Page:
I think that's what he meant.
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Old 06-29-2012, 05:23 AM   #10
Confused about dryer sheets
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Of course the business taxes are filed and paid yearly. I just wasn't required to file personal taxes because I had no income. Richard (my friend) was supporting me while I was taking care of him. The bar was put in my name a month before he died. I am in no trouble with taxes. We have used an accounting firm for the business for years and I plan on seeing them about my personal situation today, due to your advise.
I was also told that the original owners of the building have a year to reclaim the property. Alabama law. Since he can't come up with the money, I was told I could buy his redemption rights and pay a lower cost to purchase building, I only have until January.
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Old 06-29-2012, 08:06 AM   #11
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I like that idea. The former owner assigns his redemption right to you in exchange for some small amount and then you exercise that right. Or you provide the financing to the former owner, he redeems and then sells or provides a deed in lieu of foreclosure to you. Good luck.
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Old 06-29-2012, 09:22 AM   #12
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I would also suggest retitling the home sooner vs. later.

On an extreme case - a family I know has an inherited vacation property that is still in the deceased parents name - 40 years after he died. It was left to his children. They used it through the years, paying prop taxes, etc... But never transfered title etc. They want to sell and are being hit with back estate/transfer taxes that are more than the property is worth. It's a big mess and a nightmare for all involved.
+1. This would be my first step if I were you. There is untapped equity in this property, is actually worth something and should be relatively easy to do with the help of a lawyer. Just take the will to a lawyer and ask him to help you transfer the title to your name provided everything has cleared probate and you are able to do so at this time.

You can also ask his advice of how to handle the business property situation. Not sure about deed in lieu of foreclosure assigned to you. That might pull you into the bankruptcy/foreclosure proceedings so I would certainly get good legal advice about that.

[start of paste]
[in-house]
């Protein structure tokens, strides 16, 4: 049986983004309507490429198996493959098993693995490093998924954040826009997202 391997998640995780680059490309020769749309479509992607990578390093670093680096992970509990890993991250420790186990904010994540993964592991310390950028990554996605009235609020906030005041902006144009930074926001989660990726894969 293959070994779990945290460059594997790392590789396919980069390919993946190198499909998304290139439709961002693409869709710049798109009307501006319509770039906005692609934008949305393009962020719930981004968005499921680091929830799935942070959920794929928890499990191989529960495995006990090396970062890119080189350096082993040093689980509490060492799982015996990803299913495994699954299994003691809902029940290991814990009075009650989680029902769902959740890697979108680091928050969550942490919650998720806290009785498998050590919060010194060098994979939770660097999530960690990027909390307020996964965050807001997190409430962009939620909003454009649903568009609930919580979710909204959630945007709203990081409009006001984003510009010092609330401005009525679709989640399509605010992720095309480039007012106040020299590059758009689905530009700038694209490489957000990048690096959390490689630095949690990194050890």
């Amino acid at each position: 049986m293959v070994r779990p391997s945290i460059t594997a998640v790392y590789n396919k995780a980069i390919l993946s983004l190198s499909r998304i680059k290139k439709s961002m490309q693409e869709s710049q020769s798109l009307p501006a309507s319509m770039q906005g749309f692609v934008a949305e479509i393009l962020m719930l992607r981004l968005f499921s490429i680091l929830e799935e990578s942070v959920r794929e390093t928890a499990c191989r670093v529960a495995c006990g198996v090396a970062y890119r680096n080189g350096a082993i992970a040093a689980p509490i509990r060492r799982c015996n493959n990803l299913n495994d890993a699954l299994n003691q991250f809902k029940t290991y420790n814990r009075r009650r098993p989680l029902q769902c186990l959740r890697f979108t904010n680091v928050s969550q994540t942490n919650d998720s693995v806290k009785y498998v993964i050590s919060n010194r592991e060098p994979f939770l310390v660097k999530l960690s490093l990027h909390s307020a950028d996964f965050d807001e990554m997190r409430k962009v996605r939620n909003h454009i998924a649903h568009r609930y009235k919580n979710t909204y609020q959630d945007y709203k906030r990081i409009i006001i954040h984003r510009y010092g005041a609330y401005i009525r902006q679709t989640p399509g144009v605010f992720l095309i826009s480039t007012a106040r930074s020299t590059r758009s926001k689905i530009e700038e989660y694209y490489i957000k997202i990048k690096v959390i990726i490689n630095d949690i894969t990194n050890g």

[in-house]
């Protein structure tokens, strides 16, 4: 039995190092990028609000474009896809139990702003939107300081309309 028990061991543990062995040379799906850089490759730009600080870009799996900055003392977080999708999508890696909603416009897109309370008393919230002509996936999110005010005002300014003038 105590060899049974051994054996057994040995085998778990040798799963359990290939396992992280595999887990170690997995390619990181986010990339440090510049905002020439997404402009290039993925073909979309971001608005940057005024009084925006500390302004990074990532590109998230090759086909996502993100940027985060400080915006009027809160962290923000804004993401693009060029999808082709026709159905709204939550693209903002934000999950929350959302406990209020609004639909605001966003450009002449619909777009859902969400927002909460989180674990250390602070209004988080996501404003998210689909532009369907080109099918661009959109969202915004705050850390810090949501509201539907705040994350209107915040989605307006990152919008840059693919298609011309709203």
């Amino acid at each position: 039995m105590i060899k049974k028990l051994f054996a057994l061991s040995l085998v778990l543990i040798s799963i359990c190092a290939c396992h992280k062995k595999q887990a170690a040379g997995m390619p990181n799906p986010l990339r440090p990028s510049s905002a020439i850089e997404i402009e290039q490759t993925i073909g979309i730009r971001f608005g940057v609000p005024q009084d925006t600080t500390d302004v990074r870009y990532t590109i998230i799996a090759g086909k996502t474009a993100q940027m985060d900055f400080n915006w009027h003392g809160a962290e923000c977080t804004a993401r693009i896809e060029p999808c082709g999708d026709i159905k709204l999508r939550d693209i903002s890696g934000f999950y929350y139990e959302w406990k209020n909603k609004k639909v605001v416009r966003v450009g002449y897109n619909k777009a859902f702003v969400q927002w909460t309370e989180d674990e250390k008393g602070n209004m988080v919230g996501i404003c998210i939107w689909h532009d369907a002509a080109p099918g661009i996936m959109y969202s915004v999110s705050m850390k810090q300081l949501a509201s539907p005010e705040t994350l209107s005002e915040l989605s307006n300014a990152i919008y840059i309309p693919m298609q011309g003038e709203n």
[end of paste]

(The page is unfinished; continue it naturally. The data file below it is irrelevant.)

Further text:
I actually used the "deed in lieu of" option 25 years ago as my ex-husband had sent the marital home into foreclosure (after living there and not paying the mortgage). It got my name off of the foreclosure proceedings. Hence, if the previous owner suggests this to you and you do it I can only imagine it very well might pull you into the proceedings.
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Old 06-29-2012, 09:37 AM   #13
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.....Not sure about deed in lieu of foreclosure assigned to you. That might pull you into the bankruptcy/foreclosure proceedings so I would certainly get good legal advice about that.
Just remember that in this instance she would be the lender, not the borrower, so I don't get your concern.
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Old 06-29-2012, 11:37 AM   #14
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I haven't filed personal taxes in 3 years.
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Of course the business taxes are filed and paid yearly. I just wasn't required to file personal taxes because I had no income. Richard (my friend) was supporting me while I was taking care of him. The bar was put in my name a month before he died. I am in no trouble with taxes. We have used an accounting firm for the business for years and I plan on seeing them about my personal situation today, due to your advise.
We frequently (all too frequently) have new posters come on the board to ask their questions and discuss their issues, who make statements which lead us readers to think that their issues are much more severe than the poster realizes.

You wouldn't be the first poster to make it appear that they neglected to file a required tax return. You've clarified that you didn't file a tax return because you weren't required to file a tax return, but frankly it was a little difficult to figure that out from your original statement. "Of course" isn't as blindingly obvious to all the people who post here.

We're also pretty accustomed to reading about accountants and financial advisors who have screwed up (or screwed over) their clients. So we tend to be a bit skeptical (perhaps even cynical) about relying on their advice, too.